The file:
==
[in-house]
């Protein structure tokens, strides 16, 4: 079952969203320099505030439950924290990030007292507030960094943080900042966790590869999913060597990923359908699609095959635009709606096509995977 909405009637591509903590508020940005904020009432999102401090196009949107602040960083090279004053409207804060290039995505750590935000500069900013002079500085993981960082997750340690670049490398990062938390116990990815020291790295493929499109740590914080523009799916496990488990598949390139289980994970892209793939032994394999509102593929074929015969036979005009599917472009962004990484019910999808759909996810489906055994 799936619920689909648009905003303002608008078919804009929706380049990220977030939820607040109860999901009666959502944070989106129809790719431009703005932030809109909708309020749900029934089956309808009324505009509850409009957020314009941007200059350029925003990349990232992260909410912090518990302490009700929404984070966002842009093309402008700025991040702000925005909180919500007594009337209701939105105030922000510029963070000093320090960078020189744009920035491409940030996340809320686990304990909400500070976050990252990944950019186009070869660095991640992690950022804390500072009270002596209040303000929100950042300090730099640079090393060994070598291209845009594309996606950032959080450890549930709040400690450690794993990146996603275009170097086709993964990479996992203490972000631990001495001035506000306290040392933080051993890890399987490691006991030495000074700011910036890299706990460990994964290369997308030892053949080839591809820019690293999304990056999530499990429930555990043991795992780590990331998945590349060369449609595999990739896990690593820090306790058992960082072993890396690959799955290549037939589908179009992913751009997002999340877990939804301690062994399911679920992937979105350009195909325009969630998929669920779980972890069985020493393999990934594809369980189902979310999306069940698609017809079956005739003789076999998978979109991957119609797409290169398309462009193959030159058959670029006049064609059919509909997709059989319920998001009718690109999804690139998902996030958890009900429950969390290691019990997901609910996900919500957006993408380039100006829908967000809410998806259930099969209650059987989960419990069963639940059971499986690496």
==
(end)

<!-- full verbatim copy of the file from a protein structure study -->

[in-house]
């Protein structure tokens, strides 16, 4: 079952969203320099505030439950924290990030007292507030960094943080900042966790590869999913060597990923359908699609095959635009709606096509995977 909405009637591509903590508020940005904020009432999102401090196009949107602040960083090279004053409207804060290039995505750590935000500069900013002079500085993981960082997750340690670049490398990062938390116990990815020291790295493929499109740590914080523009799916496990488990598949390139289980994970892209793939032994394999509102593929074929015969036979005009599917472009962004990484019910999808759909996810489906055994 799936619920689909648009905003303002608008078919804009929706380049990220977030939820607040109860999901009666959502944070989106129809790719431009703005932030809109909708309020749900029934089956309808009324505009509850409009957020314009941007200059350029925003990349990232992260909410912090518990302490009700929404984070966002842009093309402008700025991040702000925005909180919500007594009337209701939105105030922000510029963070000093320090960078020189744009920035491409940030996340809320686990304990909400500070976050990252990944950019186009070869660095991640992690950022804390500072009270002596209040303000929100950042300090730099640079090393060994070598291209845009594309996606950032959080450890549930709040400690450690794993990146996603275009170097086709993964990479996992203490972000631990001495001035506000306290040392933080051993890890399987490691006991030495000074700011910036890299706990460990994964290369997308030892053949080839591809820019690293999304990056999530499990429930555990043991795992780590990331998945590349060369449609595999990739896990690593820090306790058992960082072993890396690959799955290549037939589908179009992913751009997002999340877990939804301690062994399911679920992937979105350009195909325009969630998929669920779980972890069985020493393999990934594809369980189902979310999306069940698609017809079956005739003789076999998978979109991957119609797409290169398309462009193959030159058959670029006049064609059919509909997709059989319920998001009718690109999804690139998902996030958890009900429950969390290691019990997901609910996900919500957006993408380039100006829908967000809410998806259930099969209650059987989960419990069963639940059971499986690496």